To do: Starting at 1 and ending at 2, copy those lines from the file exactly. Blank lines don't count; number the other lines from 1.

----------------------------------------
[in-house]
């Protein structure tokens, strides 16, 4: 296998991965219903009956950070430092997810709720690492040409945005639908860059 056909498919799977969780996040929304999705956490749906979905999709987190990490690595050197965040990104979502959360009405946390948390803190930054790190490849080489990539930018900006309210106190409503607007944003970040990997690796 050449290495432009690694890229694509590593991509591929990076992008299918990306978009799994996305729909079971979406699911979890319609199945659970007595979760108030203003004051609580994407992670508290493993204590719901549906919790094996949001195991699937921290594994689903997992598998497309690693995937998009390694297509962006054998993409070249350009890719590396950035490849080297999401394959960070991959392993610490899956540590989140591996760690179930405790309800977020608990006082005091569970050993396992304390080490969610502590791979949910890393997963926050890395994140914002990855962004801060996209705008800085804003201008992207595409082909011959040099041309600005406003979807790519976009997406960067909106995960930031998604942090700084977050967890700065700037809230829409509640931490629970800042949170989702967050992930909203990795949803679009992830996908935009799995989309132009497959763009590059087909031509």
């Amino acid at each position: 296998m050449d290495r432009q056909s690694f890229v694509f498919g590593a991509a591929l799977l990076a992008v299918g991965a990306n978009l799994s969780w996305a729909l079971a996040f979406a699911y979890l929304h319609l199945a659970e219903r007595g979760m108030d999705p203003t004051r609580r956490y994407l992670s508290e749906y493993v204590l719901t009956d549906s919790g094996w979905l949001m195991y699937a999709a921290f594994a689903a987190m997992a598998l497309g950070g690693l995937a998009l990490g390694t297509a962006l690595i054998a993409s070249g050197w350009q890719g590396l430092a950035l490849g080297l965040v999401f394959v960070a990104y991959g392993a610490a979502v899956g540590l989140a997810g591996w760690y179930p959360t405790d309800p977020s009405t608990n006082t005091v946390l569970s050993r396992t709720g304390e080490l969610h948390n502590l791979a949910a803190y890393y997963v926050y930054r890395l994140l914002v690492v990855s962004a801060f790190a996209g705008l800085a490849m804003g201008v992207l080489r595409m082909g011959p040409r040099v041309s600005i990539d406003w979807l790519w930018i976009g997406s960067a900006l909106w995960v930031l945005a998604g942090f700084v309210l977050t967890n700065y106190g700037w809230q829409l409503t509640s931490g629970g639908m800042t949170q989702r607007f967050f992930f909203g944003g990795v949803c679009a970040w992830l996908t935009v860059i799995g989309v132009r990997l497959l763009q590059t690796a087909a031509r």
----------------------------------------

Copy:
[in-house]
């Protein structure tokens, strides 16, 4: 296998991965219903009956950070430092997810709720690492040409945005639908860059 056909498919799977969780996040929304999705956490749906979905999709987190990490690595050197965040990104979502959360009405946390948390803190930054790190490849080489990539930018900006309210106190409503607007944003970040990997690796 050449290495432009690694890229694509590593991509591929990076992008299918990306978009799994996305729909079971979406699911979890319609199945659970007595979760108030203003004051609580994407992670508290493993204590719901549906919790094996949001195991699937921290594994689903997992598998497309690693995937998009390694297509962006054998993409070249350009890719590396950035490849080297999401394959960070991959392993610490899956540590989140591996760690179930405790309800977020608990006082005091569970050993396992304390080490969610502590791979949910890393997963926050890395994140914002990855962004801060996209705008800085804003201008992207595409082909011959040099041309600005406003979807790519976009997406960067909106995960930031998604942090700084977050967890700065700037809230829409509640931490629970800042949170989702967050992930909203990795949803679009992830996908935009799995989309132009497959763009590059087909031509």